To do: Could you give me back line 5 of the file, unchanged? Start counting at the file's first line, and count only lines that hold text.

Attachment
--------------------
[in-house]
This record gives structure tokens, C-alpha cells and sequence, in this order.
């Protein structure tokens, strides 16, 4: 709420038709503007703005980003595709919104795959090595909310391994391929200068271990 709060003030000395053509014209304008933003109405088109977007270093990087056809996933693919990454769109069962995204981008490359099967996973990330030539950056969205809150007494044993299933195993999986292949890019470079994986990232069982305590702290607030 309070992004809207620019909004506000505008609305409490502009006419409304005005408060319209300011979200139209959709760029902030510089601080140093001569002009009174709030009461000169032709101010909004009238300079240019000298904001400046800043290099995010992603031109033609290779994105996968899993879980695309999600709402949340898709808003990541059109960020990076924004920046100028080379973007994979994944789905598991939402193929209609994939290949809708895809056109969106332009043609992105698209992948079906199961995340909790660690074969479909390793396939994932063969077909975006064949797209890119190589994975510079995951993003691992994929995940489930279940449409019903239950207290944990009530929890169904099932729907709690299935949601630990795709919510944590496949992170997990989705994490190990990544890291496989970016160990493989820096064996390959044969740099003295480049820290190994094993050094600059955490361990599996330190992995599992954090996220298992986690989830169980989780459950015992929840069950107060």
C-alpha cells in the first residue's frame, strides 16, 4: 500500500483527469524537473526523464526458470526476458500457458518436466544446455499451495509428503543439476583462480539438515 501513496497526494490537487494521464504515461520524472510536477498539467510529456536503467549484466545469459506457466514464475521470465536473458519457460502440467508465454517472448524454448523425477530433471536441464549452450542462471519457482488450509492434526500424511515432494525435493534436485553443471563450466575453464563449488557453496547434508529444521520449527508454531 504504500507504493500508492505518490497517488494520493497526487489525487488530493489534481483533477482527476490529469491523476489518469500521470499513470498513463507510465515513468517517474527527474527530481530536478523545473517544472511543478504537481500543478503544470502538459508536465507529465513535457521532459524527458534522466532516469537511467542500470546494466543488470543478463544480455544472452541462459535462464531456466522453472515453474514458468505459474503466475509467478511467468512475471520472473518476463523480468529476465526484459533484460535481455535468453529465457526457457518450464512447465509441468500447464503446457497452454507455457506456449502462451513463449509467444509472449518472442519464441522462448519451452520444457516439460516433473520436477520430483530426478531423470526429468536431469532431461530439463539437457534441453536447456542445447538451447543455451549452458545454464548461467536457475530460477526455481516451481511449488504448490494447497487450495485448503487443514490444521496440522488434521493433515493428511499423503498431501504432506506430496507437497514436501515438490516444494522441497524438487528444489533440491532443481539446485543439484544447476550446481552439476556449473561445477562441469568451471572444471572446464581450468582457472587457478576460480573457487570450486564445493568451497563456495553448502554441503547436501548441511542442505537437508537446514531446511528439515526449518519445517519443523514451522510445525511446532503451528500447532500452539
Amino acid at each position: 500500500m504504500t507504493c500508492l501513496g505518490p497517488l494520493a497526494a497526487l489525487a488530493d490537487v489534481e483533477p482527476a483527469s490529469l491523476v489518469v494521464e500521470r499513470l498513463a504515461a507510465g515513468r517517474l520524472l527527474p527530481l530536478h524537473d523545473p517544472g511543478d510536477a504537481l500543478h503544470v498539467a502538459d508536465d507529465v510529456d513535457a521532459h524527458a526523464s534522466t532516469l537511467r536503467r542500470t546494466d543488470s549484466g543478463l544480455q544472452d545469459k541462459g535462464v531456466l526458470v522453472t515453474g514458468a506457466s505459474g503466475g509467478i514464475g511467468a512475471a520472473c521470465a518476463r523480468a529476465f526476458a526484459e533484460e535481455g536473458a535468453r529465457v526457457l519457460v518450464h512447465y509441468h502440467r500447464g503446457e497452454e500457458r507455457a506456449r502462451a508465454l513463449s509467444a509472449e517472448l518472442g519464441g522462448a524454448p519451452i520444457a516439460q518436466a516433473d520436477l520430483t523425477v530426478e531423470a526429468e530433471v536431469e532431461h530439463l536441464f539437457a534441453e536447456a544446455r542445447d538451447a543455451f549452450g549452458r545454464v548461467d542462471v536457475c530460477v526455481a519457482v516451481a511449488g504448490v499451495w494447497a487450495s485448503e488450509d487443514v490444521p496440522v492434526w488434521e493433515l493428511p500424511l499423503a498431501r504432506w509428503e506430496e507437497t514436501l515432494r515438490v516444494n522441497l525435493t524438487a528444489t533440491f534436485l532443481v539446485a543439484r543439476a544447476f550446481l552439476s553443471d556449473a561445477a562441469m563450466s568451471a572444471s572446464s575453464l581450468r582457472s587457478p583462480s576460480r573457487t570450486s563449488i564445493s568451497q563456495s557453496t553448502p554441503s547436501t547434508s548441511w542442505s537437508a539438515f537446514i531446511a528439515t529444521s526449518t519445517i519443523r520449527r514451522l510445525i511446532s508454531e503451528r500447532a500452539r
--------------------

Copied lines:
Amino acid at each position: 500500500m504504500t507504493c500508492l501513496g505518490p497517488l494520493a497526494a497526487l489525487a488530493d490537487v489534481e483533477p482527476a483527469s490529469l491523476v489518469v494521464e500521470r499513470l498513463a504515461a507510465g515513468r517517474l520524472l527527474p527530481l530536478h524537473d523545473p517544472g511543478d510536477a504537481l500543478h503544470v498539467a502538459d508536465d507529465v510529456d513535457a521532459h524527458a526523464s534522466t532516469l537511467r536503467r542500470t546494466d543488470s549484466g543478463l544480455q544472452d545469459k541462459g535462464v531456466l526458470v522453472t515453474g514458468a506457466s505459474g503466475g509467478i514464475g511467468a512475471a520472473c521470465a518476463r523480468a529476465f526476458a526484459e533484460e535481455g536473458a535468453r529465457v526457457l519457460v518450464h512447465y509441468h502440467r500447464g503446457e497452454e500457458r507455457a506456449r502462451a508465454l513463449s509467444a509472449e517472448l518472442g519464441g522462448a524454448p519451452i520444457a516439460q518436466a516433473d520436477l520430483t523425477v530426478e531423470a526429468e530433471v536431469e532431461h530439463l536441464f539437457a534441453e536447456a544446455r542445447d538451447a543455451f549452450g549452458r545454464v548461467d542462471v536457475c530460477v526455481a519457482v516451481a511449488g504448490v499451495w494447497a487450495s485448503e488450509d487443514v490444521p496440522v492434526w488434521e493433515l493428511p500424511l499423503a498431501r504432506w509428503e506430496e507437497t514436501l515432494r515438490v516444494n522441497l525435493t524438487a528444489t533440491f534436485l532443481v539446485a543439484r543439476a544447476f550446481l552439476s553443471d556449473a561445477a562441469m563450466s568451471a572444471s572446464s575453464l581450468r582457472s587457478p583462480s576460480r573457487t570450486s563449488i564445493s568451497q563456495s557453496t553448502p554441503s547436501t547434508s548441511w542442505s537437508a539438515f537446514i531446511a528439515t529444521s526449518t519445517i519443523r520449527r514451522l510445525i511446532s508454531e503451528r500447532a500452539r